In a remote village on the India-Myanmar border, 70years after Indian independence, news floats in that electricity may arrive. Life flickers between hope and frustration.
Far from the mainland and mainstream consciousness, in a region ridden with uncertainties, Tora is quaint and beautiful, but with bad roads, erratic transport service, a dysfunctional school, no hospital, no power supply, no mobile network and no job opportunities, the only source of income being illegal marijuana cultivation. In a place where promises are seldom kept, can people actually believe that anything will change and electricity will indeed come? In this unpredictable world, humour is the only constant. Over a period of two years spanning the electrification process and beyond, the film will flow with the lives of the three principal characters: JASMINE is a feisty entrepreneur trying to make a place for herself in a deeply patriarchal society. She wants to give her children a good education and so, sends them to an expensive boarding school in the next district. ASHANG is the young, dynamic, city-bred Village Chief who left his law practice in Delhi and returned home two years back to follow his destiny and his hereditary duty as chief. KHAMRANG, the 96-year-old grandpa, is the oldest person in Tora and a former insurgent. He lives on his own, cooks his own food, and occupies himself by doing carpentry, and listening to the radio every evening. He does not believe that electricity will arrive in his village. He has seen it all before.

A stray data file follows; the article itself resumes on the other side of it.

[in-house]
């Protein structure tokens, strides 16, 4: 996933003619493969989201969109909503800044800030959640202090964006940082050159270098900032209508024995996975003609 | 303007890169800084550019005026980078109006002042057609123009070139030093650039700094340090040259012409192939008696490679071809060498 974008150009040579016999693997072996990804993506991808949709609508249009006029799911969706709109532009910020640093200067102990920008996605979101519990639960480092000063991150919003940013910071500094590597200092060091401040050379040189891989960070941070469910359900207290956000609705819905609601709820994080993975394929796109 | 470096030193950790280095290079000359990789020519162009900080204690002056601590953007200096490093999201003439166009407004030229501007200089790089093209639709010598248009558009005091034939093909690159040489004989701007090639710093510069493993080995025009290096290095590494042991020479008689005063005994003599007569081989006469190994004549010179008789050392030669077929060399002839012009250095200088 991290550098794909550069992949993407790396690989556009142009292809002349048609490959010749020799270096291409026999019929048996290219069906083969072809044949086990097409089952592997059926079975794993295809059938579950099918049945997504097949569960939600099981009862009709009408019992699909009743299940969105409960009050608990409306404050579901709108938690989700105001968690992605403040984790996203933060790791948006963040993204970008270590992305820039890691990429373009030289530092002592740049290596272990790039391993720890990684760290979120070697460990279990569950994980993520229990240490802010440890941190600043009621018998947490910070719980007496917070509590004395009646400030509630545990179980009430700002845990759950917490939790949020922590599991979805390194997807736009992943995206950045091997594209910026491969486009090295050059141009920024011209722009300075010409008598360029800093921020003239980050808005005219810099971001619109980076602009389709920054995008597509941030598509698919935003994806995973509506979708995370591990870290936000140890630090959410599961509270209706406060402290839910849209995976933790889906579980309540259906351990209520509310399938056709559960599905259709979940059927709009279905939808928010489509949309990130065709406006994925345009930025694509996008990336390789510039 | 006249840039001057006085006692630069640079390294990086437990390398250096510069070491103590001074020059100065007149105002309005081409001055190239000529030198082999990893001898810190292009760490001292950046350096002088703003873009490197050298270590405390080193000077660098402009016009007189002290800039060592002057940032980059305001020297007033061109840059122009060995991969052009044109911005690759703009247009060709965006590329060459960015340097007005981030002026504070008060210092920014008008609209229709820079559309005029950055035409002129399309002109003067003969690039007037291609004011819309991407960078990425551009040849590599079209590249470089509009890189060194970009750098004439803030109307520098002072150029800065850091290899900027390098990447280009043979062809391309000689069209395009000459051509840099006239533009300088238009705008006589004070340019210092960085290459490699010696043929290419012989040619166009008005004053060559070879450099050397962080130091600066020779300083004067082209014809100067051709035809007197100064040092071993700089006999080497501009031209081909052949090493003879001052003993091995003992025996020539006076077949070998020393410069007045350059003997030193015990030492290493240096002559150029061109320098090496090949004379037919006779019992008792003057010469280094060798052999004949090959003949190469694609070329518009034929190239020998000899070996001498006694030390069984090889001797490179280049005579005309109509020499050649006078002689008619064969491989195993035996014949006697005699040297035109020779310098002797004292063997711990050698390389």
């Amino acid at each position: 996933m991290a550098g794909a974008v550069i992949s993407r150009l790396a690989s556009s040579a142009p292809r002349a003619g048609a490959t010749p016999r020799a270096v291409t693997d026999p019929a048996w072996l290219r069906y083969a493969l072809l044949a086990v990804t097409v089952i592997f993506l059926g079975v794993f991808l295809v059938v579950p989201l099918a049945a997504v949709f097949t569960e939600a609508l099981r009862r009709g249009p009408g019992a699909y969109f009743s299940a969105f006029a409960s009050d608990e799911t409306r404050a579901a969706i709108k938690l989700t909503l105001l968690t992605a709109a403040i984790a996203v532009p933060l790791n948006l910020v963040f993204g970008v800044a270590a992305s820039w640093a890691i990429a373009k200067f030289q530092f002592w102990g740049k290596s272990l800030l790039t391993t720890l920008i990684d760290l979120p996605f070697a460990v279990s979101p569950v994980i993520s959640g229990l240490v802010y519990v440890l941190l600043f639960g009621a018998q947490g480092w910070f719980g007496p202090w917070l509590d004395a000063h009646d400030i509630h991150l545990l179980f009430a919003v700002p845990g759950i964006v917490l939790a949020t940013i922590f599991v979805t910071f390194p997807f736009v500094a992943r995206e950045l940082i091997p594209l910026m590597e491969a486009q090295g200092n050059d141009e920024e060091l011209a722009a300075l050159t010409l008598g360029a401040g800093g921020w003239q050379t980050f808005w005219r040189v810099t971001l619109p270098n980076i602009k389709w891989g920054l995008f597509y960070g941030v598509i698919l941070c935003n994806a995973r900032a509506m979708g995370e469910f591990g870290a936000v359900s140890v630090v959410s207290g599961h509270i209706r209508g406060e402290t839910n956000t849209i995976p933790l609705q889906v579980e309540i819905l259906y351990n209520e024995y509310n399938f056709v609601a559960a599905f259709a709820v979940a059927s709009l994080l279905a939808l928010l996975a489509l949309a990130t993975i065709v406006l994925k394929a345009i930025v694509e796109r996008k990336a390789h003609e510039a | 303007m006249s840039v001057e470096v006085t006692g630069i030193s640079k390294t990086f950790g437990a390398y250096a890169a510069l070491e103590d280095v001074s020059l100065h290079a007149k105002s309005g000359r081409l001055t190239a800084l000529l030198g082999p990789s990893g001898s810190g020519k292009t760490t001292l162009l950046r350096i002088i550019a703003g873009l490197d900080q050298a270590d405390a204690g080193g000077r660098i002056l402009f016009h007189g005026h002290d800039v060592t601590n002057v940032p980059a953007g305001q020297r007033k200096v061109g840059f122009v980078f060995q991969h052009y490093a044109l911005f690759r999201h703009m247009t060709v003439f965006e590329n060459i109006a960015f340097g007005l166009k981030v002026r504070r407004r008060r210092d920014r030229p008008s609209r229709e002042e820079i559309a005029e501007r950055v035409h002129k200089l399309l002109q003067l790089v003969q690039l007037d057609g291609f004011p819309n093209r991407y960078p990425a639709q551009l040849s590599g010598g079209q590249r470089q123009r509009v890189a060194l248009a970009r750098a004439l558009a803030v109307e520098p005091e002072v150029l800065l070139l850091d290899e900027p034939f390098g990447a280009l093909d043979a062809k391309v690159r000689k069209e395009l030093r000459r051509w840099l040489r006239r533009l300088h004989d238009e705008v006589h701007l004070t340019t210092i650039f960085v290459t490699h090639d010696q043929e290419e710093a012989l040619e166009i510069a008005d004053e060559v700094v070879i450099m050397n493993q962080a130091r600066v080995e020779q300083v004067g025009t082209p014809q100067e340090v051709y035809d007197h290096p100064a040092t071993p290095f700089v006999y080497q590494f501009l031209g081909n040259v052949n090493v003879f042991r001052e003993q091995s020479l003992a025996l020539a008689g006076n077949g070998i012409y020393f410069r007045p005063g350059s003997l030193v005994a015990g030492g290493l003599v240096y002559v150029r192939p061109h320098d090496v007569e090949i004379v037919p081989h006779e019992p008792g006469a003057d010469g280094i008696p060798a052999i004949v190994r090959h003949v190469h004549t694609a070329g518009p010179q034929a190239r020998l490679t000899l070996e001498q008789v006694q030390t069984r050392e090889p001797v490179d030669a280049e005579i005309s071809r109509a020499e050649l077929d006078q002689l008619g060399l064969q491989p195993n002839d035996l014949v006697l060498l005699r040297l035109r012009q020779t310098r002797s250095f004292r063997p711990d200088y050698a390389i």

Through these three different perspectives, we understand the ethos of the community, their preoccupations, and priorities. The film will alternate between the lives of the people and the electricity work, two threads that move together, at times intersecting; the aspirations of the people chafed by the apathy and absurdity of the state machinery. Will electricity actually arrive in Tora? And if it does, will it stay to transform the lives of the people. The film waits to see.
Anupama SRINIVASAN is a freelance filmmaker based in Delhi, India. She studied Film Direction at FTII, Pune, and has been making documentaries for the past 16 years on themes like gender, music and education, often shooting and editing her own work. The documentary Nirnay that she co-directed and edited won the Most Innovative Film Award at MIFF 2014. She has been visiting faculty at institutions such as NID Ahmedabad, Ashoka University and SACAC, New Delhi. She was the Festival Director of the IAWRT Asian Women’s Film Festival for three years (2013-15). Filmography: Nirnay (2012), I Wonder… (2009), On my Own Again(2007), On my Own(2002)
Anirban DUTTA is a filmmaker, still photographer and a media educator based in Delhi. He started his career in television in 1996, and set up the film company, Metamorphosis in 2003. He has directed and produced several documentary films and created photographic essays on diverse topics. His films have travelled to New York Short FF, the San Sebastian Human Rights FF, Al Jazeera IFF, and MIFF. He has been a Visiting Artist at the University of Boise, Utah, USA (2009), Stanica Slovakia (2013) and exhibited in University of Lima, Peru (2007). Filmography: Tales of Stamps (2016), 5 Exchange Lane (2015), Beyond the Mountains, The Mud House, Shadows of Tehri (2003)
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